Finding Lost Family Treasure
I just returned from a Tri-Family Reunion in Greensburg, Indiana, where the families of Hamilton, McCoy, Donnell (the tri-part), and Adams got together. I’m Hamilton-McCoy-Adams. Greensburg is a small town in Decatur county with a big history, which my family was directly involved in.
Greensburg is a farming community with a Honda plant nearby. It’s particularly well-known for the Clock Tower Tree — a tree growing out of the courthouse tower. There was a main street area, and everything else was fields of corn and soybeans. The roads just cut between the fields, and it was easy to tell that the roads didn’t get much in the way of traffic. There were lots of grain elevators, like the one on the left. That one was across the street from the hotel. I took it at sunrise. It was actually foggy out, but it doesn’t show up in the photo. The area, like everywhere else, is in the middle of a drought. It rained three times while we were there, but hardly more than five minutes.
The History: In 1847, Greensburg was part of the underground slave escape route. This was because of the location of the county. It was in the lower half of the state, all controlled by the government. The rest of the state wasn’t controlled, so Decatur became a launch point for the slaves to escape. Several members of the Hamiltons, McCoys, and Donnells helped the slaves escape. Caroline, a slave, escaped with her children, and Luther Donnell was charged for helping her escape. Ironically, though, while he was part of the underground, he hadn’t helped her, and actually had an alibi. The case went all the way to the Indiana Supreme Court. More details here: The Story of Luther Donnell. Cyrus Hamilton is a great uncle, and James Eward Hamilton is a great-grandfather.
Not much is left of the original properties. One house remains, belonging to one of James Eward Hamilton’s sons until the 1900s, when it was lost the bankruptcy. James’ farm is long gone, though a plaque marks its location. The Kingston Church still exists, though, as does the Kingston graveyard.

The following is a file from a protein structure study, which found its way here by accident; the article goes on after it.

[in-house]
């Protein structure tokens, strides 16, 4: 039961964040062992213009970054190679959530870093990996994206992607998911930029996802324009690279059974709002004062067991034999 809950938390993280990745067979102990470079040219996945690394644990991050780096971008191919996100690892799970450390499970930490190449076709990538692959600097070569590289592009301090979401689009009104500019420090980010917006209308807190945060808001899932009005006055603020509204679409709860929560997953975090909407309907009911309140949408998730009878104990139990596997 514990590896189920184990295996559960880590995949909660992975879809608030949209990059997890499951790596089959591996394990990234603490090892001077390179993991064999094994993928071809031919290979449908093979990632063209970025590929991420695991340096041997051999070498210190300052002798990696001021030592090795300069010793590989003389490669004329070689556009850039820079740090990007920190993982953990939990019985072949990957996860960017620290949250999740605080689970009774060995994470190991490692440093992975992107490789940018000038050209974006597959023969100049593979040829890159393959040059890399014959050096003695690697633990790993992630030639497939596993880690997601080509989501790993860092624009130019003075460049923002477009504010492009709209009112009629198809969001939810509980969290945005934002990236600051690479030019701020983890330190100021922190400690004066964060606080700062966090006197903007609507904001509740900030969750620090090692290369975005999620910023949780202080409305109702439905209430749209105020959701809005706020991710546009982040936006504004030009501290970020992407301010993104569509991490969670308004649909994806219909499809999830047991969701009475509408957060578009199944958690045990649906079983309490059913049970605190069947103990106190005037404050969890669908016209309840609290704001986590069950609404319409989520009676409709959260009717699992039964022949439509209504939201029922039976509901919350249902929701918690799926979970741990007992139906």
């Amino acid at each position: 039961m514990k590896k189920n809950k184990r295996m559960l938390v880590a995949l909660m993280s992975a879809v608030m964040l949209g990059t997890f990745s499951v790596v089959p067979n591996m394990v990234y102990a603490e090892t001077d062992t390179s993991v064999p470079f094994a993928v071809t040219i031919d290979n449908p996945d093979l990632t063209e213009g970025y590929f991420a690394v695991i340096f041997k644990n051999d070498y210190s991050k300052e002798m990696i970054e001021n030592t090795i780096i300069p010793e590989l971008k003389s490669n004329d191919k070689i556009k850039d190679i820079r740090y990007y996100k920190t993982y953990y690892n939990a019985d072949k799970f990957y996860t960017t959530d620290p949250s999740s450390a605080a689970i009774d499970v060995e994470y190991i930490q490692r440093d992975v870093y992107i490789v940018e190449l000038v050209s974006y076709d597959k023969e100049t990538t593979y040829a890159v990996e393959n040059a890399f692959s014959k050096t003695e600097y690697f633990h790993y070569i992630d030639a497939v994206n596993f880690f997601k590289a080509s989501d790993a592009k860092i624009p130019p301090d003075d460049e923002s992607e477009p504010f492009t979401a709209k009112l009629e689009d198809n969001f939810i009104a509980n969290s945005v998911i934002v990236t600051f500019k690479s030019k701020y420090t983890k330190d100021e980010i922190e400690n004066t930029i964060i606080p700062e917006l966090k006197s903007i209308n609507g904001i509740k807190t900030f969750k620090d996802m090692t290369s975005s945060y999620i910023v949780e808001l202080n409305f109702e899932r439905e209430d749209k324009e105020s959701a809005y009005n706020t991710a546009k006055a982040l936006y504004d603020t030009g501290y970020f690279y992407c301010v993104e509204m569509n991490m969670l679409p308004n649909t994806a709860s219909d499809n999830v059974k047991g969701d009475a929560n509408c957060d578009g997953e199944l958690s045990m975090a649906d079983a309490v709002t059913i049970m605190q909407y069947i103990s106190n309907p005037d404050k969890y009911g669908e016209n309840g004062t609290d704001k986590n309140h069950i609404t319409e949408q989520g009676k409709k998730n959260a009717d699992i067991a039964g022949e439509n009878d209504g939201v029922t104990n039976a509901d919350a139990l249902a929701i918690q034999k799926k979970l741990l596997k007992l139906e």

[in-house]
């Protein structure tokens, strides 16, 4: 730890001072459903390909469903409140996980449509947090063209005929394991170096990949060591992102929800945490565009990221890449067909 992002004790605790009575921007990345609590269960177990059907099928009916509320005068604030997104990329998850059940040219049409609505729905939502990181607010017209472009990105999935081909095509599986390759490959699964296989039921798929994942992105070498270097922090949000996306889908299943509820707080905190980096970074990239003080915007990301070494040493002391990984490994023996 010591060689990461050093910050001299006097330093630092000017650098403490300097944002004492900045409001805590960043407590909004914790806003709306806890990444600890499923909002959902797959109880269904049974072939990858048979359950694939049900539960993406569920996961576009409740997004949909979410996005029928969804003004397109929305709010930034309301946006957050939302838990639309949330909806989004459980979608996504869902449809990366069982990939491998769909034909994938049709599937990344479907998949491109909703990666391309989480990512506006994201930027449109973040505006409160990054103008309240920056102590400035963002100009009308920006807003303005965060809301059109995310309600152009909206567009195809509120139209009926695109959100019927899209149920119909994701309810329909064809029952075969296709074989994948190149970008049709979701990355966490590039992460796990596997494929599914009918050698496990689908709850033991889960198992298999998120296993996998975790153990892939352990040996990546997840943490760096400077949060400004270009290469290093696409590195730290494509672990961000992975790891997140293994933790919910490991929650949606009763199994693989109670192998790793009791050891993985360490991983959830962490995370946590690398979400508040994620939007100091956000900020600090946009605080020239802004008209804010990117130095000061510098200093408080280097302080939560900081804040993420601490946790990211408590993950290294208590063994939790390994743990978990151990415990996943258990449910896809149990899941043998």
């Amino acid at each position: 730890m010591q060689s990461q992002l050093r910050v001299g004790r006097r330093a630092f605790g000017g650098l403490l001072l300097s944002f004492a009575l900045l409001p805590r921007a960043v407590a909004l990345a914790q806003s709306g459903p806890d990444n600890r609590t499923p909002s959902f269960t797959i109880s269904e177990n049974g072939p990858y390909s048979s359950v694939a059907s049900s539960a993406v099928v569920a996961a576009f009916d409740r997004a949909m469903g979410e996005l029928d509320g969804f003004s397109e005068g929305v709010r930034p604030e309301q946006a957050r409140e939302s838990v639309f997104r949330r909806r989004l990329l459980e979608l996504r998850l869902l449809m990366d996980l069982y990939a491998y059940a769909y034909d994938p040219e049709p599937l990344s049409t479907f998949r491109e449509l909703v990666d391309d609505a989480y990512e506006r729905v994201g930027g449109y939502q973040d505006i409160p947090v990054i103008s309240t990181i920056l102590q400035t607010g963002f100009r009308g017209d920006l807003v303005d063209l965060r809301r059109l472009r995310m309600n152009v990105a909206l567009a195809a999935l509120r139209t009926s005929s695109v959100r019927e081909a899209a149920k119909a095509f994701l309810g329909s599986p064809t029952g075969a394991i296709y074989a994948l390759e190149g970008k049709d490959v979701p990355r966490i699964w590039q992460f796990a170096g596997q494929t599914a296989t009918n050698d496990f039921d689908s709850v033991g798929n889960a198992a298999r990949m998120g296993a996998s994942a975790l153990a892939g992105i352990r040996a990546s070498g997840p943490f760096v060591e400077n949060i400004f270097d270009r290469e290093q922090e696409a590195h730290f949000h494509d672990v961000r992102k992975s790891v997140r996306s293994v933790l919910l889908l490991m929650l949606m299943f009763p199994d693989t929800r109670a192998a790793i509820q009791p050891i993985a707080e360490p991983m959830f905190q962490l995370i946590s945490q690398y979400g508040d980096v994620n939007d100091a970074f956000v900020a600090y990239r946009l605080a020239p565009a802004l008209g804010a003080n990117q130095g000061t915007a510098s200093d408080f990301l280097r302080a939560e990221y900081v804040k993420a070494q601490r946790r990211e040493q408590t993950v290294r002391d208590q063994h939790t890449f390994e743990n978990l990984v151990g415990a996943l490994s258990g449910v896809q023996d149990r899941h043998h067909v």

The biggest adventure I had was getting to the church and the graveyard. You’d think a church would be on a main street. It was in the middle of a cornfield! I can only imagine how long it must have taken riding in a wagon. I followed one of the other family members, and we drove all over the place, finally hitting this white gravel road. It wasn’t gritty like normal gravel, but it sure kicked up a cloud of dirt. Then, after my car was coated, then it rained. Just a little, enough to make the car spotty. It was probably good that was relatively isolated — people would have thought we were crazy when we went out into the cemetery, eagerly discovering our relatives. It was hardly a somber moment you would expect in a cemetery — more like finding lost treasure, which I guess you could think of it as that.
I also went to Menora, a local town with a canal and the only covered aqueduct in the world. Horses pull a canal boat — not quite historically accurate; mules were used in the past, but horses are less fussy and prettier. Very, very hot that day. I also drove to Indianapolis and went to the Children’s Museum. They had a great exhibit on dinosaurs, and another one of an Egyptian tomb. Better still, I could touch everything!
The family is thinking of doing this on a regular basis, some to areas where ancestors were and possibly to places simple to have an adventure. One of the places mentioned was Korea!
Here are some links to online books about Decatur County.
- Posted in: Thoughts